‘Almost 3,000 fire and rescue staff in self-isolation across Britain’, says union
Almost 3,000 fire and rescue staff are in self-isolation and unable to work because of Covid-19, the Fire Brigades Union (FBU) has warned.
Calling for urgent coronavirus testing for fire and rescue personnel, the union said that almost 5.1% of the UK’s total fire and rescue workforce was currently out-of-action.
Emergency fire control rooms – which have less staff – have been worst hit in some areas, the FBU said, with some control rooms losing 15.9% of their staff.
According to the union, without urgent testing of frontline personnel, there will “inevitably” be an impact on firefighters’ ability to respond to fires and other emergencies.
“The Westminster government is playing with fire by not testing firefighters and control room staff for coronavirus,” said FBU general secretary Matt Wrack.
“Currently, crews are maintaining services, but this will become increasingly difficult as the virus spreads.
“There are already thousands of firefighters and control staff in self-isolation, only a fraction of which will have the disease. If we aren’t able to find out exactly who is infected, and more staff isolate unnecessarily, services will be put on a dangerous knife-edge.”
The Scottish government has committed to initial limited testing of fire and rescue staff, the union said, while testing is available for 50 personnel in Northern Ireland and Wales has agreed to test emergency service staff once tests have been secured for NHS workers.
But the FBU said that in a letter to the union, security minister James Brokenshire had made no commitment to test personnel in isolation in England.
A government spokesperson said it was prioritising testing for the most acutely ill and vulnerable patients in hospital and frontline NHS staff.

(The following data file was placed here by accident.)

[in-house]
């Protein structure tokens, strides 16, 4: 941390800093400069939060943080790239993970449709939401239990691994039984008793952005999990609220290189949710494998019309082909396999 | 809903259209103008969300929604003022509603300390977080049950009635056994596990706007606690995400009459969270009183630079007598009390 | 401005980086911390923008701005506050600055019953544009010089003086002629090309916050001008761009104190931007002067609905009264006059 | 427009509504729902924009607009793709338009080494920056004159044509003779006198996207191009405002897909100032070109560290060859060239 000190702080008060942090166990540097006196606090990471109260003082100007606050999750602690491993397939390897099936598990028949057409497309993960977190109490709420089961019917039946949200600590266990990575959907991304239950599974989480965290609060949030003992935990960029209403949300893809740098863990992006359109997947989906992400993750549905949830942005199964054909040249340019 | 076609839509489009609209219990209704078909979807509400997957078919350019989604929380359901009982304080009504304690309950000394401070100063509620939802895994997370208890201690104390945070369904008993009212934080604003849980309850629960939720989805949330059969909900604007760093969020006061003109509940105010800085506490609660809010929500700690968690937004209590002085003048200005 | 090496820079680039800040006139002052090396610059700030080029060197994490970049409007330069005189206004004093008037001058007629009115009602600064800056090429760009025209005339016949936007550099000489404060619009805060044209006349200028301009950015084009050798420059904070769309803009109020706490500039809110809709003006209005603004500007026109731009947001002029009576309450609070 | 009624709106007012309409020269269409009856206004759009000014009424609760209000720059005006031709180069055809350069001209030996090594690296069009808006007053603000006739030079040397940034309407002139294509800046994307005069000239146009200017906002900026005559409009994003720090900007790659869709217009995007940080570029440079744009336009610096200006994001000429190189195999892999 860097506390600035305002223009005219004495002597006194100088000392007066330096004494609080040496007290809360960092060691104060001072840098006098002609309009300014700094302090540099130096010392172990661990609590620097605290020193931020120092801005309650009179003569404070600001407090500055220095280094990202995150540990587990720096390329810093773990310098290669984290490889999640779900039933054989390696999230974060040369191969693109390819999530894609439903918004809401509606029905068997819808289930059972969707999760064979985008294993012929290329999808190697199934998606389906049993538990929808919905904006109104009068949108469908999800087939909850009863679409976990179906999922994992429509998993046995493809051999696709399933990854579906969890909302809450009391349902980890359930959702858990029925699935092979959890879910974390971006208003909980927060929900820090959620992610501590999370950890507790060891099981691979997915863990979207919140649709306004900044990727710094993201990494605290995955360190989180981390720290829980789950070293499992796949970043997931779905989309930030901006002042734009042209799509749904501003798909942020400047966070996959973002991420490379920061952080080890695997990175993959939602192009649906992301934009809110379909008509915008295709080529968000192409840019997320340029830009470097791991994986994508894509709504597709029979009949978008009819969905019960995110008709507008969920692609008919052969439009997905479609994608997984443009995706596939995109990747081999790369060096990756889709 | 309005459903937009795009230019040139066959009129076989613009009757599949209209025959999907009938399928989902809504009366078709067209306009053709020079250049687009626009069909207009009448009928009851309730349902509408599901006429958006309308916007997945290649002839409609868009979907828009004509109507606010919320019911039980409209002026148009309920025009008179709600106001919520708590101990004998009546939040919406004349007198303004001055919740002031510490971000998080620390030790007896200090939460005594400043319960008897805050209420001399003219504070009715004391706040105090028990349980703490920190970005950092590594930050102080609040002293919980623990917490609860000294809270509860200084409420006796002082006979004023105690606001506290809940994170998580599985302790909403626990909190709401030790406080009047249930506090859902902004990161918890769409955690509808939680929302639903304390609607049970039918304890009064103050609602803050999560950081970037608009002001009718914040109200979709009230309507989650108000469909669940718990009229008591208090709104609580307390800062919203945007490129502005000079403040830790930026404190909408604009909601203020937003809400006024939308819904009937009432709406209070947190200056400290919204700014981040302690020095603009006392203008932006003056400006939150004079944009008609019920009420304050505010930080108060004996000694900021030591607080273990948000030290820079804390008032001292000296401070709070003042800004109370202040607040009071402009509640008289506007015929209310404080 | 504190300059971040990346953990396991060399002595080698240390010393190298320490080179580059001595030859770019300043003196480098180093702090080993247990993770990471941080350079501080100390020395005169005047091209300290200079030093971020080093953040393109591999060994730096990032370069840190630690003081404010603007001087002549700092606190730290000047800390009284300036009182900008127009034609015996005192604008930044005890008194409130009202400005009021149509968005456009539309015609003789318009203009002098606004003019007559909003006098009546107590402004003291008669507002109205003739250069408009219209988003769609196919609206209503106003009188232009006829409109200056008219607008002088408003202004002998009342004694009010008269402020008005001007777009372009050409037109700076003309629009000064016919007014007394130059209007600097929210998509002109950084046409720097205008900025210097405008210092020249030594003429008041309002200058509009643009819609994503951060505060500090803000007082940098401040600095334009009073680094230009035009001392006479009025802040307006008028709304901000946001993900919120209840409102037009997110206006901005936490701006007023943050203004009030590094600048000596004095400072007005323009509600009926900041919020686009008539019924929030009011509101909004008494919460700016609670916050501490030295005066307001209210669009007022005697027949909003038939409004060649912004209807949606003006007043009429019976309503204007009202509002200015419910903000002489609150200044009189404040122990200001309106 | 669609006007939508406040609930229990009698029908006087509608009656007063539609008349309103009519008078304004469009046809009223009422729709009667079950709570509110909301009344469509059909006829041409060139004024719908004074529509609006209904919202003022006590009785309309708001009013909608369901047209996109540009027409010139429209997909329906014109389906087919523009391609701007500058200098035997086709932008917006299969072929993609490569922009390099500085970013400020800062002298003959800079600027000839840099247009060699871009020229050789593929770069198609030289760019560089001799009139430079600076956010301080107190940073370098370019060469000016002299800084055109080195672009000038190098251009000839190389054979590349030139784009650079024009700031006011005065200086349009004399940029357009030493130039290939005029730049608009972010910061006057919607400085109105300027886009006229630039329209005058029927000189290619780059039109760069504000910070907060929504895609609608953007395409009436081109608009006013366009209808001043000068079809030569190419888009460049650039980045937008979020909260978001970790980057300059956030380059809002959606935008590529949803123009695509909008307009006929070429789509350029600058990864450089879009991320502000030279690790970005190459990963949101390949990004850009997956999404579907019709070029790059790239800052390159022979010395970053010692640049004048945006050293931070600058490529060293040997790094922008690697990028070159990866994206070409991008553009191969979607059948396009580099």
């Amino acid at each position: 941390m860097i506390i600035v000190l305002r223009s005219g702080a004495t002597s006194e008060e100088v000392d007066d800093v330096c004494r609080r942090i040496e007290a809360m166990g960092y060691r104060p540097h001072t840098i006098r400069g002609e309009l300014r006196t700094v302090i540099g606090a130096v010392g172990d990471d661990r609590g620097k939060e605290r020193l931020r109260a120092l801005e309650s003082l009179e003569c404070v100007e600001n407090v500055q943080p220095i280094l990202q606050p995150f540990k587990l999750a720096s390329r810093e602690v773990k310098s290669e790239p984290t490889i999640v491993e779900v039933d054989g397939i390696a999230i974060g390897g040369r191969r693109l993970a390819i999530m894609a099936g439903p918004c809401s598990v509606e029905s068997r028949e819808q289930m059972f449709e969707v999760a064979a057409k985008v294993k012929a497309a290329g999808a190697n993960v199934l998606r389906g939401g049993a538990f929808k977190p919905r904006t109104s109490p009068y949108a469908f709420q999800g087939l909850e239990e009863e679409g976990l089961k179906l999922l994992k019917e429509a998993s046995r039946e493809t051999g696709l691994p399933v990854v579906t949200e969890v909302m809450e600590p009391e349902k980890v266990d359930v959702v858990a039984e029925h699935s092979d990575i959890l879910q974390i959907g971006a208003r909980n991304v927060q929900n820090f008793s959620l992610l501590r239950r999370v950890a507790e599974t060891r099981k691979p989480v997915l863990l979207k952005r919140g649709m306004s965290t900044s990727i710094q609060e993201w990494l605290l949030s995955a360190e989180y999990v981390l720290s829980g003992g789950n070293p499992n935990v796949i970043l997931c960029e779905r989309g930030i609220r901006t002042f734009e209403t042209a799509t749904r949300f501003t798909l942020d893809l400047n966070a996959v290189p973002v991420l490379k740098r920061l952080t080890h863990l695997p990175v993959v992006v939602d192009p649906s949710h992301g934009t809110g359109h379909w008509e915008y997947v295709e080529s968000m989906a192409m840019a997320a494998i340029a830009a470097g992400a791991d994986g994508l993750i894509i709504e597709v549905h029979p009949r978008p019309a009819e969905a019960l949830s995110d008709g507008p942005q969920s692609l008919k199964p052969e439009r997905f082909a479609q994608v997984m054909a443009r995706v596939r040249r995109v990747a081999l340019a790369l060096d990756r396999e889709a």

They added: “We are working very closely with fire chiefs to ensure they have the resources and support they need to carry out their vital roles and to keep people safe.”
Spain loosens restrictions on non-essential workers
Some non-essential workers will be allowed to go back to work on Monday in Spain as the country loosens its strict lockdown measures.
While authorities have strongly urged those who can work from home to continue to do so, construction workers and those in industry will be allowed to return to work.
Retail shops will remain closed other than supermarkets, fruit stands, bakeries, butchers, newsstands and pharmacies.
It comes after Spain reported its lowest daily growth in confirmed coronavirus infections in three weeks, with 4,167 cases reported on Sunday.
The country’s total confirmed cases is more than 166,000, second only to the United States.
Deaths in Spain have exceeded 17,000, with 619 new fatalities confirmed on Sunday. More than 60,000 patients have recovered from Covid-19 in the country.
New NHS coronavirus tracing app ‘must be open to scrutiny’
A new NHS app for contact tracing in a bid to slow the coronavirus spread must be open to proper scrutiny over its use of data, MPs have said.
He said developers of the app, which is currently being tested, were working with the world’s leading tech companies and experts in clinical safety and digital ethics “so that we can get this right”.
Making the announcement at the daily Downing Street press conference, he said: “If you become unwell with the symptoms of coronavirus you can securely tell this new NHS app and the app will then send an alert anonymously to other app users that you’ve been in significant contact with over the past few days.”
This should mean people can act even before they have symptoms.
Hancock said in a commitment to transparency, the source code will be published, and he sought to reassure people that data will not be held any longer than is necessary.
While shadow health secretary Jon Ashworth and acting Lib Dem leader Ed Davey welcomed the use of technology to fight coronavirus, they both said the app must be open to proper scrutiny.
Ashworth said it was “vital to have the proper safeguards and transparency when it comes to capturing or mapping people’s data.”
Meanwhile, Davey called for “transparency”, and said it bolstered the case for an emergency recall of parliament.
He said: “Any proposal on the use of mobile phone data or other technology to track people must also be scrutinised properly by MPs before a final decision is made, further strengthening our argument that Parliament should be recalled urgently.”
The Equality and Human Rights Commission (EHRC) said it would be offering advice to the NHS on ensuring the new technology protected user privacy.